This is an “as applied” challenge, meaning the statute was challenged as applied to this person’s individual circumstance. It was not a facial challenge to the statute as a whole. This would presumably apply to other persons similarly situated to this defendant. To read more details about this case, see Of Arms and the Law and also Alan Gura’s blog, who is the attorney who argued this case.

Slowly but surely, we are chipping away here and there. The other side may brag about our defeats, but we’ve also had some very important and circumstantial wins. There are a lot of people in Pennsylvania, who are no threat to anyone, who have gotten caught in this trap. Now there may finally be some relief for them.

Demanding Mom’s Praise of Goebbels Likely Ignorance Rather than Malice

Bob Owens at Bearing Arms caught one MDA chapter leader, and volunteer for the Carolyn Maloney campaign, suggesting that Nazi propagandist Joseph Goebbels was a pretty insightful guy. I would bet money that Alison Martin had no idea who Joseph Goebbels was when she uttered that statement of support, and when she found out, she deleted her Twitter account because it was embarrassing.

That said, the quote in question is one that has been attributed to Goebbels, but I can’t find any evidence that quote is actually his. I don’t believe if her statement was uttered in ignorance that it lets Ms. Martin off the hook — far from it. It shows a dangerous ignorance. The fall of the Weimar Republic and rise of the Nazis is a recent history that describes a country making the slow (and democratic!) descent into the madness of a mass murdering police state. I would also wager that Ms. Martin has never read Orwell. Perhaps she can learn something from another quote from George Santayana:

Progress, far from consisting in change, depends on retentiveness. When change is absolute there remains no being to improve and no direction is set for possible improvement: and when experience is not retained, as among savages, infancy is perpetual. Those who cannot remember the past are condemned to repeat it.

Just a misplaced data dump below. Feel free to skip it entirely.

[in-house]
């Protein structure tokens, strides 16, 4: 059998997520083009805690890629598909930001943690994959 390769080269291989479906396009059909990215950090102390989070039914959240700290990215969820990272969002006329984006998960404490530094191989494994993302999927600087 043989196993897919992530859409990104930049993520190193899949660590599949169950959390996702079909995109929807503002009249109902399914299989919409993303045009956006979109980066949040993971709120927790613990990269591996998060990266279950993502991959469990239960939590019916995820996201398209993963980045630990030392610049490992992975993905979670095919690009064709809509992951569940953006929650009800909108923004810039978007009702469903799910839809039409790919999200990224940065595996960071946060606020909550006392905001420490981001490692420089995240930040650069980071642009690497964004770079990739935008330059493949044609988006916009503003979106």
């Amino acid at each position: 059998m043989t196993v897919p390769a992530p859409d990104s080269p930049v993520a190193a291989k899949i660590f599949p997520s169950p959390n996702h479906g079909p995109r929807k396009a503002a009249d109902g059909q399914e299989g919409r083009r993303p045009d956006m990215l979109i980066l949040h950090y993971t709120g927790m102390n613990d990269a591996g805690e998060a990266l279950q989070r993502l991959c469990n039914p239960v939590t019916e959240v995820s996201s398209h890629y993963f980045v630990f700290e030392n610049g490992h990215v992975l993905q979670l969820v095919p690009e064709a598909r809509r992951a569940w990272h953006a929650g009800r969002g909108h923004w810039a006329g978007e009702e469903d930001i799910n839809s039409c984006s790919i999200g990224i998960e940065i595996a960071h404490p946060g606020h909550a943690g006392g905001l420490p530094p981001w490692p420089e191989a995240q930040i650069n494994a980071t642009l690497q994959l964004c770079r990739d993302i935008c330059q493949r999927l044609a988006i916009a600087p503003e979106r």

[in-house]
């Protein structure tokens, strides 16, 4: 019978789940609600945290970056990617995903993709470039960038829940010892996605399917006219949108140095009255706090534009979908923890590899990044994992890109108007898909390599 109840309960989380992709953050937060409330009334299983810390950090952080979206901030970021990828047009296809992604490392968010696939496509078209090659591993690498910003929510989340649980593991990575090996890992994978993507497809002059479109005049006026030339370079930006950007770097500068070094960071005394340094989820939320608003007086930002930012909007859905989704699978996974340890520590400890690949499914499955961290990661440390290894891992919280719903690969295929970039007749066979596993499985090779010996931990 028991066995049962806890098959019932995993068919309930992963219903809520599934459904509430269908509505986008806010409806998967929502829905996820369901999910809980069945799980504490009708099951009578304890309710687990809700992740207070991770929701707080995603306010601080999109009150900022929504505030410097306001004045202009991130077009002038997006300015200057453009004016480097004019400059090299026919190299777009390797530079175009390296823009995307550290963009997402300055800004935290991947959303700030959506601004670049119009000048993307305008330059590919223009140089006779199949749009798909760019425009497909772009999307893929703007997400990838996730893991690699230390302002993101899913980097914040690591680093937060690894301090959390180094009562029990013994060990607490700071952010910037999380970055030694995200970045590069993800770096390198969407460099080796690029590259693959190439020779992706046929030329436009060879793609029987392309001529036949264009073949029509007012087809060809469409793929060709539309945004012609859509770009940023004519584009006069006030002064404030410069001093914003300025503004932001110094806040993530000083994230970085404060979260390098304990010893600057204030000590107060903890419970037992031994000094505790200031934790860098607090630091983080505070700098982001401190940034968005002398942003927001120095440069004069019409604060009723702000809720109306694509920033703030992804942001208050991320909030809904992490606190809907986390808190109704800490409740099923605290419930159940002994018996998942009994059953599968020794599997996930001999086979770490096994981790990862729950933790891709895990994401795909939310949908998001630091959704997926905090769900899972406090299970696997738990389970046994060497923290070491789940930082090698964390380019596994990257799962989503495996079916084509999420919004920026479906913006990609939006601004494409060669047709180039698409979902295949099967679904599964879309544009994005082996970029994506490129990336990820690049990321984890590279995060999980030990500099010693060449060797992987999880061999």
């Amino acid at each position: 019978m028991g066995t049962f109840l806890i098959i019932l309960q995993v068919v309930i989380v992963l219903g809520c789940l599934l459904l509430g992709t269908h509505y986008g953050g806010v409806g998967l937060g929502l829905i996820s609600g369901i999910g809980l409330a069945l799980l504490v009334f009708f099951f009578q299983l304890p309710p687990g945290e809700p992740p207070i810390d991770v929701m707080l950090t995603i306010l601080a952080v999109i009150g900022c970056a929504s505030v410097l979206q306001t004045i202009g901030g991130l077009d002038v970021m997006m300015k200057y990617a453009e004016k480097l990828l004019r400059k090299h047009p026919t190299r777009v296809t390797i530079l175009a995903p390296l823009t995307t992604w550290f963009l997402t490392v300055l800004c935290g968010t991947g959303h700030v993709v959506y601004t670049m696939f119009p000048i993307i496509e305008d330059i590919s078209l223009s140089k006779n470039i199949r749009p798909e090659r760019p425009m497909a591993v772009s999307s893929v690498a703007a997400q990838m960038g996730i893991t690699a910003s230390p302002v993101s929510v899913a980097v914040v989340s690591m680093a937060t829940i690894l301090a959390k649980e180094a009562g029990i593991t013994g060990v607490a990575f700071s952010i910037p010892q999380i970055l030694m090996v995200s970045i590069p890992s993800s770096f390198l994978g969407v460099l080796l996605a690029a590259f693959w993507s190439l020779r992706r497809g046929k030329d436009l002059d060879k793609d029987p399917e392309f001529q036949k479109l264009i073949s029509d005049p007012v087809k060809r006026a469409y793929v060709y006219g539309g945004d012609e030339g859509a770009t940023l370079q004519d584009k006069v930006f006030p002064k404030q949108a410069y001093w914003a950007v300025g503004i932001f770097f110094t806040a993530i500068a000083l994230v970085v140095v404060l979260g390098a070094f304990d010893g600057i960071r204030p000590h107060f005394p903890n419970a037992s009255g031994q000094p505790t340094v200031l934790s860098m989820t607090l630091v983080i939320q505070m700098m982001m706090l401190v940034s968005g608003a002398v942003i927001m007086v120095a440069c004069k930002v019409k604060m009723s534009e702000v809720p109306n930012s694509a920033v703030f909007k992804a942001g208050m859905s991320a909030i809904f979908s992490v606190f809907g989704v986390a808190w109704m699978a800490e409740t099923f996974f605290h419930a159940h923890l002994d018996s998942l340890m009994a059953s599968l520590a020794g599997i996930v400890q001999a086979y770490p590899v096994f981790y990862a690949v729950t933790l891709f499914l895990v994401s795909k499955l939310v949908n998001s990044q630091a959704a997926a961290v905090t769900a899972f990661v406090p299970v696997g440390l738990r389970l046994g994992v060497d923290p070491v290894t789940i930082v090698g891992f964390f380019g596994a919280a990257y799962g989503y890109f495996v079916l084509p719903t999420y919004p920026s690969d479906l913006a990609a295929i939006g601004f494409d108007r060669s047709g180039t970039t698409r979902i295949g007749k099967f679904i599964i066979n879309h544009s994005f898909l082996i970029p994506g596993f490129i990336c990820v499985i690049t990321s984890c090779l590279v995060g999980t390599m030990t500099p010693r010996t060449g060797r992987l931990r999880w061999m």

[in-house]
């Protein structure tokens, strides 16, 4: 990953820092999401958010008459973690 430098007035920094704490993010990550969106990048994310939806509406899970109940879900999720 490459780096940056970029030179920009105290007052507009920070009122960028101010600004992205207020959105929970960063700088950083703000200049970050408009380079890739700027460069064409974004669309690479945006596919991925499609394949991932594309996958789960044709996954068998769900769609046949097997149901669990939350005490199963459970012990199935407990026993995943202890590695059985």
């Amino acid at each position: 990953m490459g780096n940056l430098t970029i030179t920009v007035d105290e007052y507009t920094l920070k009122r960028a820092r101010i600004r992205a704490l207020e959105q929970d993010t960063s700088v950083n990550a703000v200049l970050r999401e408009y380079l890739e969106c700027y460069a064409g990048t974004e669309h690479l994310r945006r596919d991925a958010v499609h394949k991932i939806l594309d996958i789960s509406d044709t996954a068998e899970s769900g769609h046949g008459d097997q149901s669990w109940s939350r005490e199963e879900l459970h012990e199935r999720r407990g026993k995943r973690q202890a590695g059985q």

Hypocrisy Gets You a Lighter Sentence?

It seems that as long as you have the right political views, you can break gun laws and get a slap on the wrist. If you don’t, you’ll end up facing serious charges and years in prison.

Compare these two situations:

1) In New York, an activist who promoted the SAFE Act that made carrying a gun on school property a felony even if the person has a license to carry, decided to carry his gun to a school after the gun control law took effect.

When the school was raided by SWAT officers and went on lockdown for a call about a man with a gun in the building, Dwayne Ferguson did not disclose that he had his gun. It was only when officers started patting down every person in the school did they find his gun. The school noted in their statement that he had an opportunity to disclose his possession to officers, and he chose not to do so, forcing everyone else to face a search.

For his refusal to disclose his accidentally carried, and otherwise licensed, firearm into a prohibited place, Ferguson’s charges were dropped from felonies and he received community service with a conditional discharge.

2) In New Jersey, a single mother from Philadelphia crossed a bridge with her license to carry a gun issued by Pennsylvania thinking that it applied across the border. It did not. When she was pulled over for a vaguely state violation, she willfully disclosed to the officer that she was a licensed gun owner.

For her cooperative attitude during her accidental carry situation, he had her arrested and the prosecutor considers her, as an otherwise lawful gun owner, such a danger to the community that he refuses to even consider the idea of a diversion program because it would mean she would not be put behind bars for years.

It would appear that having the right political views can go a long way in convincing a prosecutor not to press charges in these gun control cases.

Internet Sales for Curios & Relics FFLs

John Richardson noted that the ATF is now asking all C&R FFL holders about whether or not they sell any of their collections online.

Monday News Links 9-22-2014